According to the latest reports from the US Agency for International Development (USAID), American money has been flowing into Kenya faster than the agency can use it. They have been forced to hire more contractors just to keep up with the projects being generated with all of the extra funds.
USAID in its own words admits that the “overall USAID/Kenya program has increased rapidly and exponentially, outstripping workforce resources available to effectively perform assessments and rigorous analyses … track results … manage recordkeeping, and other project development and program office functions.”
According to a Statement of Work for the USAID/Kenya program-support initiative – which WND located through routine database research – the agency acknowledges the level of U.S.-financed Kenyan operations has outpaced Washington’s ability to adequately manage it.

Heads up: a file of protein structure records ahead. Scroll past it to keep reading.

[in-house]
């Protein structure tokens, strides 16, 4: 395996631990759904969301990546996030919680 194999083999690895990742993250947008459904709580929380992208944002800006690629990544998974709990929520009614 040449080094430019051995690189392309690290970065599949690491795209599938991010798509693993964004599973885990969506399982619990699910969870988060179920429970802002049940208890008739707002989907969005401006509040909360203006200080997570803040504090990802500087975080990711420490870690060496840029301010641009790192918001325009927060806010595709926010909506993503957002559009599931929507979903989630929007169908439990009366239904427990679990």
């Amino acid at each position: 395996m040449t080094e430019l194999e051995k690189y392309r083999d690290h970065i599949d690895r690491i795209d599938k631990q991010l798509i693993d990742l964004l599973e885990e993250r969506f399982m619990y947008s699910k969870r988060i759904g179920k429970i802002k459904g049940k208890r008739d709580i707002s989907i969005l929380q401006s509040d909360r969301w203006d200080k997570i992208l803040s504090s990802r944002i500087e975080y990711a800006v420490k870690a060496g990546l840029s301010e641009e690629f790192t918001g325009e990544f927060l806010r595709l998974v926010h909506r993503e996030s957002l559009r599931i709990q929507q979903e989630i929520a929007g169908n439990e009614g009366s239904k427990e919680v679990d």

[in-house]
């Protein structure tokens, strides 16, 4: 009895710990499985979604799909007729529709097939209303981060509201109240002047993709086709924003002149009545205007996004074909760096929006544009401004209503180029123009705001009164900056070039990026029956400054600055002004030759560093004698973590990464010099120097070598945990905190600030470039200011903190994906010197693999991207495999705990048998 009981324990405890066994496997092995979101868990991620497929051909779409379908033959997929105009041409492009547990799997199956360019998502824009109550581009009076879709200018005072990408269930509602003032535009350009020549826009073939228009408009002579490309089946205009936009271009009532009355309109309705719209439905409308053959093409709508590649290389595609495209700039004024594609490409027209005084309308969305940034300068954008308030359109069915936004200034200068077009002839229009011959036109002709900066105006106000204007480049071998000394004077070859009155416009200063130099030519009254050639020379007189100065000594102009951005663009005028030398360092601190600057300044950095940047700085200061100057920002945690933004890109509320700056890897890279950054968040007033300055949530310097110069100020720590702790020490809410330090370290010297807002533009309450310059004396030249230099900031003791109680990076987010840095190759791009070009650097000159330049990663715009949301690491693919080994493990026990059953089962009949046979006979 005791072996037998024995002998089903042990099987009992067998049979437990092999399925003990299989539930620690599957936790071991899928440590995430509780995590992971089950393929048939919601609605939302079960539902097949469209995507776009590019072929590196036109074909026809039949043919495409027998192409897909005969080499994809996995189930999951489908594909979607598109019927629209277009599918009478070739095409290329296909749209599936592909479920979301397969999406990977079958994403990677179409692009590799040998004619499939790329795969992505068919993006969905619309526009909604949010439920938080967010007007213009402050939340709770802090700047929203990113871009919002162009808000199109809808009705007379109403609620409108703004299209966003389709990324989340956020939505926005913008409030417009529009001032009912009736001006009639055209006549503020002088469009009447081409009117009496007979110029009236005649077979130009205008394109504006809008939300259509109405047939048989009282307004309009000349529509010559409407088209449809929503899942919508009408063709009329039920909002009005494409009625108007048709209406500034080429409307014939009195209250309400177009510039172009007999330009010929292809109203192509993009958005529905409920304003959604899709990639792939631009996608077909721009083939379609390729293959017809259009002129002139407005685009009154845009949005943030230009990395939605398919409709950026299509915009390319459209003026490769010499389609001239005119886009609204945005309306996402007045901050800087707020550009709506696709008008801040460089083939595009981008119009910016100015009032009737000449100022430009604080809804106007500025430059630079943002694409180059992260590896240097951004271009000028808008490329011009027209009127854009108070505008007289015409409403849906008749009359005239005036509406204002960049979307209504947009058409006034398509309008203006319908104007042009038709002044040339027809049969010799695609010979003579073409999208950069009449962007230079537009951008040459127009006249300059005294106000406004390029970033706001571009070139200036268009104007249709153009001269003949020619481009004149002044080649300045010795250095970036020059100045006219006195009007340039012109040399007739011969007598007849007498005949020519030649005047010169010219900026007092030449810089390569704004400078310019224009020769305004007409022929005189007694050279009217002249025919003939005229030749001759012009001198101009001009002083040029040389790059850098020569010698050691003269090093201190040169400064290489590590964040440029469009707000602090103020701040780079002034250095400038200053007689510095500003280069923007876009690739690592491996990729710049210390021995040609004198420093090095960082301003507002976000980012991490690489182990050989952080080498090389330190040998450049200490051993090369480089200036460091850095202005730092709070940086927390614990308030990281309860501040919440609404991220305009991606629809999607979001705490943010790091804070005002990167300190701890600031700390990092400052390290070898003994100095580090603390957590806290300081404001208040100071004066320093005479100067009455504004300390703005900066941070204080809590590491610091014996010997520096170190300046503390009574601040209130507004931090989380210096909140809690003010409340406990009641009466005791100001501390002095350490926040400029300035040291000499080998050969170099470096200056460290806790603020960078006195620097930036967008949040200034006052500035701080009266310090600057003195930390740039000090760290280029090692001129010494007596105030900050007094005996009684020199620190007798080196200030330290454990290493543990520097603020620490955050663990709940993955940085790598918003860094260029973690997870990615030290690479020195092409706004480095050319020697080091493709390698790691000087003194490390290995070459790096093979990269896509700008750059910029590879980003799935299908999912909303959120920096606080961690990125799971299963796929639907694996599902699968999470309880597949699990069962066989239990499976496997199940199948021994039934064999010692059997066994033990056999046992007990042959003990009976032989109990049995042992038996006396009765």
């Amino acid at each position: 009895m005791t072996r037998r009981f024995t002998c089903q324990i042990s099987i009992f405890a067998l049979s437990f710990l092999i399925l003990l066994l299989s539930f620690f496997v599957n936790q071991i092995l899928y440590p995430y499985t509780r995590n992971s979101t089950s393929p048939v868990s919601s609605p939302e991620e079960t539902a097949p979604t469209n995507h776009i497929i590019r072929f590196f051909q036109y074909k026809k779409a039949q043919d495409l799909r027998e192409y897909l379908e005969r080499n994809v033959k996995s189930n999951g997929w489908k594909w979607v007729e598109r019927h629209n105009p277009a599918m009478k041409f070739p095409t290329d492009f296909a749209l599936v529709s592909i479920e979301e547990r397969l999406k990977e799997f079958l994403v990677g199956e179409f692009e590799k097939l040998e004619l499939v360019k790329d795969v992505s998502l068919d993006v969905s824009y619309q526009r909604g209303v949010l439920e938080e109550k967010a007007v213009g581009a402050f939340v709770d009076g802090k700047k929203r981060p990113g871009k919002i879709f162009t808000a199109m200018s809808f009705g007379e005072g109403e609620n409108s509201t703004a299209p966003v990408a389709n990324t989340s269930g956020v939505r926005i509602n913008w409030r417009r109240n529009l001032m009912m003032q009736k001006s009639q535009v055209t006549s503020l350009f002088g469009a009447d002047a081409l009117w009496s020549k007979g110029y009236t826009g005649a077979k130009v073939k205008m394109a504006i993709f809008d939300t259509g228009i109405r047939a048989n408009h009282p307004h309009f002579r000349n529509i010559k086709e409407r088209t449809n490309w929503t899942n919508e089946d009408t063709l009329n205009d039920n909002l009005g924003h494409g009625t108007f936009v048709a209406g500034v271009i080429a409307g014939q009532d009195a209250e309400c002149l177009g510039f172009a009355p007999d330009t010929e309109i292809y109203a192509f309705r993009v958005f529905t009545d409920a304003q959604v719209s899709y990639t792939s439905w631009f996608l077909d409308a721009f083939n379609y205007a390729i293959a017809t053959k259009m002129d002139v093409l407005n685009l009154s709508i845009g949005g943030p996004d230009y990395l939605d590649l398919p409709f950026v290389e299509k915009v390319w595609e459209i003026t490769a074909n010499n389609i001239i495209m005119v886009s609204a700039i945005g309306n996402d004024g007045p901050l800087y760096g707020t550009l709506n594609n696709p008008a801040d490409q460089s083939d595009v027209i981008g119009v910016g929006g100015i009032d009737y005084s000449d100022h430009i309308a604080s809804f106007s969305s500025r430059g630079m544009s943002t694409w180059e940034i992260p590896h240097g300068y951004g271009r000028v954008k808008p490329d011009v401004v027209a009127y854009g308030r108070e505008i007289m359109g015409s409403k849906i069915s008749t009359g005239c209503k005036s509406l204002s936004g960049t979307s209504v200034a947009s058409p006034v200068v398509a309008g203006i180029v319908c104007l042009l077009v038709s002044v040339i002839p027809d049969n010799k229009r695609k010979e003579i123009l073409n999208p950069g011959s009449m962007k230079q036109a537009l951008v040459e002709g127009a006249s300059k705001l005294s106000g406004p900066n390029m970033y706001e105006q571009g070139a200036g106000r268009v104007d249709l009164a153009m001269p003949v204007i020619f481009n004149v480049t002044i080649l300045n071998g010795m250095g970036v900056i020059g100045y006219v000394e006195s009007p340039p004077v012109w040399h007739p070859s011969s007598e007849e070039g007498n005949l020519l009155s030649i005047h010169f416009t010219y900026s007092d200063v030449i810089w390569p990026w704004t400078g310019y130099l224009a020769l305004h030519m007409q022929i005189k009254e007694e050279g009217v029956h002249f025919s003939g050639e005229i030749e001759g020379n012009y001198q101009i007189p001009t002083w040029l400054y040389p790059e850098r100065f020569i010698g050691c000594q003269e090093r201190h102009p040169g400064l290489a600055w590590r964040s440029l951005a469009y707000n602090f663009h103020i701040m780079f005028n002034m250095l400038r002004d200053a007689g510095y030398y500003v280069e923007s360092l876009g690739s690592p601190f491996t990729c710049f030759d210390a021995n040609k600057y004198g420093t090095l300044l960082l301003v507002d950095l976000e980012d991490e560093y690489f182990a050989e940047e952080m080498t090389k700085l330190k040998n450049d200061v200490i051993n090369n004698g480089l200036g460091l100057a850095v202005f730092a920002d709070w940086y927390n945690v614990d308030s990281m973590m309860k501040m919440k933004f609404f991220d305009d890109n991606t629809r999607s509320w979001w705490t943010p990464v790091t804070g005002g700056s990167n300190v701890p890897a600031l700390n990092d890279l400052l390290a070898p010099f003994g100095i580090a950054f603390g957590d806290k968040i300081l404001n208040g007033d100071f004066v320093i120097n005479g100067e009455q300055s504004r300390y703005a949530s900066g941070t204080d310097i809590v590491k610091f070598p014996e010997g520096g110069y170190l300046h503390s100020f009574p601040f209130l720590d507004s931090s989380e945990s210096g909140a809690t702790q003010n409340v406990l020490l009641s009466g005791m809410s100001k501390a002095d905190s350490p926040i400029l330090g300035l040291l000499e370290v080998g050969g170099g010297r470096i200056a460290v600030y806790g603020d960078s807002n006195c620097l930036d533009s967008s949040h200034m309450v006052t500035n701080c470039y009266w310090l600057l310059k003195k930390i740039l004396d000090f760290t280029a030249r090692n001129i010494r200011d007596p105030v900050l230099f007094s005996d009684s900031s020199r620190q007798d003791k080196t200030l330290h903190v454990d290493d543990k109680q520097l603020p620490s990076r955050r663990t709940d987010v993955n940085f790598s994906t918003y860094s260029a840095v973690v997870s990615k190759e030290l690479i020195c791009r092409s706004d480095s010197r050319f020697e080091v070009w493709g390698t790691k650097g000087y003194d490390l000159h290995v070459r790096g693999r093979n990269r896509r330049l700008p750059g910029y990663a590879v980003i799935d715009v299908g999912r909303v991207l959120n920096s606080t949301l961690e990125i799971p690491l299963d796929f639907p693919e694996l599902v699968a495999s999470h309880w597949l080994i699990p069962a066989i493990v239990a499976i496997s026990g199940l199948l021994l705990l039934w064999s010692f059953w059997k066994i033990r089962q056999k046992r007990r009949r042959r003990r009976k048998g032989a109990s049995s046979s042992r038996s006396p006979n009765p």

“All levels of personnel ceilings are constrained by a limited U.S. government footprint in Kenya,” the SOW says. “In order to address these constraints, certain project development and program office functions … have been identified for delivery through external contracting.
The $480 million program at USAID/Kenya encompasses numerous assistance projects in general areas such as health, population and HIV/AIDS; basic education; youth; governing justly and democratically; and economic growth, environment and natural resources management.
The $480 million is specific to U.S. Department of State and USAID initiatives only. The amount comprises over half the U.S. government’s annual foreign-assistance budget for Kenya, the largest recipient of such aid in Sub-Saharan Africa.
Budgeted separately are Kenyan programs administered by the Department of Agriculture, Department of the Treasury, Export-Impact Bank, Overseas Private Investment Corporation, Peace Corps and Department of Defense.
A recent targeted program list does not include recently launched endeavors. As WND reported in April, a spike in Kenyan projects was under way at the Obama administration, which at the time of the report had not yet disclosed the estimated cost of those endeavors.
USAID in its new program-support plan reiterated its strategy for Kenya, which aims to “foster a healthier, better-educated, and more productive population” as well as “increase the effectiveness of Kenyan institutions in promoting a vibrant private sector and democratic governance.”